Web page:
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problem some saw with this manner of trial was that a strong retrieving spaniel with impeccable manners (not hard to achieve with such a slow dog) that may lose some speed points on the land section of the event could make up points on the water event. Often, our field trial winners and champions - and even some GFTCH - were slow dogs that had impeccable manners and yet, one I can think of from many years ago, I would hesitate to shoot over. Dogs became very release trap wise and some trial dogs did not display the same discipline on game.

Dog people who had visited the UK knew that not only was there a different breed of spaniel on offer, but a better way of testing true hunting dogs. The imports started to trickle in.
Bob Whitehead with (from back) Gelligoch Candy FTW
(UK import cocker), FTCH Murphy of Ballyblack (ESS)
and Wernffrwd Dafydd Du (UK import cocker)

The show/working strain split is no more noticeable anywhere in the world than it is in New Zealand. The old style spaniel will do a great deal of work for you in a duck blind, but it is all but useless on upland game in comparison to the working spaniel. The cocker, in its working style had disappeared completely from the scene. The cocker we had was a companion/show dog of little use in the field.

However, some people started to import the English working blood and today a thriving scene of enthusiasts treasure their working spaniels. Even some working cockers have come into the country and have figured prominently in wild game trials… but I’m getting ahead of myself.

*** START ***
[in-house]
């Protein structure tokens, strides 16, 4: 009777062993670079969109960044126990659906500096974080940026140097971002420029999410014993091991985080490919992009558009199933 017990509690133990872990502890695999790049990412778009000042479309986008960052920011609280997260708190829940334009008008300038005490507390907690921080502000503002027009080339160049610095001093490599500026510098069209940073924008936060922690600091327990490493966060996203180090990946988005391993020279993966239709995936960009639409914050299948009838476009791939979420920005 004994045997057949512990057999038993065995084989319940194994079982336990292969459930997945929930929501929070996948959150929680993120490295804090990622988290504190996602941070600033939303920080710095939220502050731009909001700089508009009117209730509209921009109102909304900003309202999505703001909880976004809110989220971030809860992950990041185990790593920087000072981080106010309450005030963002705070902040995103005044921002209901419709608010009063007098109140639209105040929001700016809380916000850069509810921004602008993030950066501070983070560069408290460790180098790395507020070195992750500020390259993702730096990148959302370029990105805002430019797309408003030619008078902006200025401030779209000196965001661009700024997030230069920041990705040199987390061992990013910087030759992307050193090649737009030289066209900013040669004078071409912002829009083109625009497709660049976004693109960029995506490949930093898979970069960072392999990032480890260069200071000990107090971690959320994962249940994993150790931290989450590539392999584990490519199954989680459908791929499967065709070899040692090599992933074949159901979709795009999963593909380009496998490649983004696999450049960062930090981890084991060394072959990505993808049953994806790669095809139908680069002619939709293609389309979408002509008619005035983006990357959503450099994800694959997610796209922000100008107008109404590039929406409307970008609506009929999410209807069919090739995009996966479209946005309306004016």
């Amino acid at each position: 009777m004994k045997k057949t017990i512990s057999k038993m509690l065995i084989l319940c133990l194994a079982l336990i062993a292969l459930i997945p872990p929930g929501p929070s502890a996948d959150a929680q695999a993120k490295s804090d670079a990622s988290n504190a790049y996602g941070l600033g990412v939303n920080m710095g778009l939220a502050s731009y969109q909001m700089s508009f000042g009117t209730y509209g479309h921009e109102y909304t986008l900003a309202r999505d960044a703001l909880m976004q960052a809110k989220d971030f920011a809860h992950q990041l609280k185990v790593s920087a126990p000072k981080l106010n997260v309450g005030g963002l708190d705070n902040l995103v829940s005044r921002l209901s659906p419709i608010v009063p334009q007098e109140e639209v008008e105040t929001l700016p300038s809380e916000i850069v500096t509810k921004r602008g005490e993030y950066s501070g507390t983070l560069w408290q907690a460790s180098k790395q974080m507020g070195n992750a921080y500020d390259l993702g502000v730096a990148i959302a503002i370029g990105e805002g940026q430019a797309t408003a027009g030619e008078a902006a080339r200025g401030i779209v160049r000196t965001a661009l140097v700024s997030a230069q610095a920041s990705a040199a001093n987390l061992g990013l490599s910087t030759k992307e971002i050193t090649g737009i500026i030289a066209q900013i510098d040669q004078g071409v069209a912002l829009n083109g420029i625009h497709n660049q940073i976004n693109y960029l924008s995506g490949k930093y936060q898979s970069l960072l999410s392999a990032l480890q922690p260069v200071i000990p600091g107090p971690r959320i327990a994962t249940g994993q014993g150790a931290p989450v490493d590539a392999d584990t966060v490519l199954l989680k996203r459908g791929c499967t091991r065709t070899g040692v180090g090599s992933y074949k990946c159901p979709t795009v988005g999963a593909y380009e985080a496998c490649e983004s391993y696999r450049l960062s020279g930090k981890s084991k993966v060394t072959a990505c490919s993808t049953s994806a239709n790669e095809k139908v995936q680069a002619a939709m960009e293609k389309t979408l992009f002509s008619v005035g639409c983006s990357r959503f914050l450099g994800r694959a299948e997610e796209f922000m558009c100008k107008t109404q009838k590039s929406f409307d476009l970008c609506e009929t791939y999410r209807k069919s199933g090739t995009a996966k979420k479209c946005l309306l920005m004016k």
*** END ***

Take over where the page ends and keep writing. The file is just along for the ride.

With the working spaniels here, it started to become apparent to the true dog men and hunters that the pigeon trial scene was, in many areas, being dominated by people whose primary goal was trials themselves or hunting titles for show dogs and not in furthering the hunting dog. A split was inevitable and it began with the pointer and setter breeds and then spilled over to the spaniel field. Live game Trials had arrived in New Zealand.

I will not dwell on the Pointer and Setter Club as I have little knowledge of their activities, but we can assume a similar format is followed to the spaniel trials with the difference obviously being the amount of ranging and how the dogs handle their game.

The format for a working spaniel trial is simple. We go hunting. The dogs are run in 20 minute runs. Two judges adjudicate - with one judge for each dog running. Once all of the dogs have had a run, there is pause as those dogs with eliminating faults - giving tongue, hard mouth, unsteady, missed game, etc… - are discarded. The judges then

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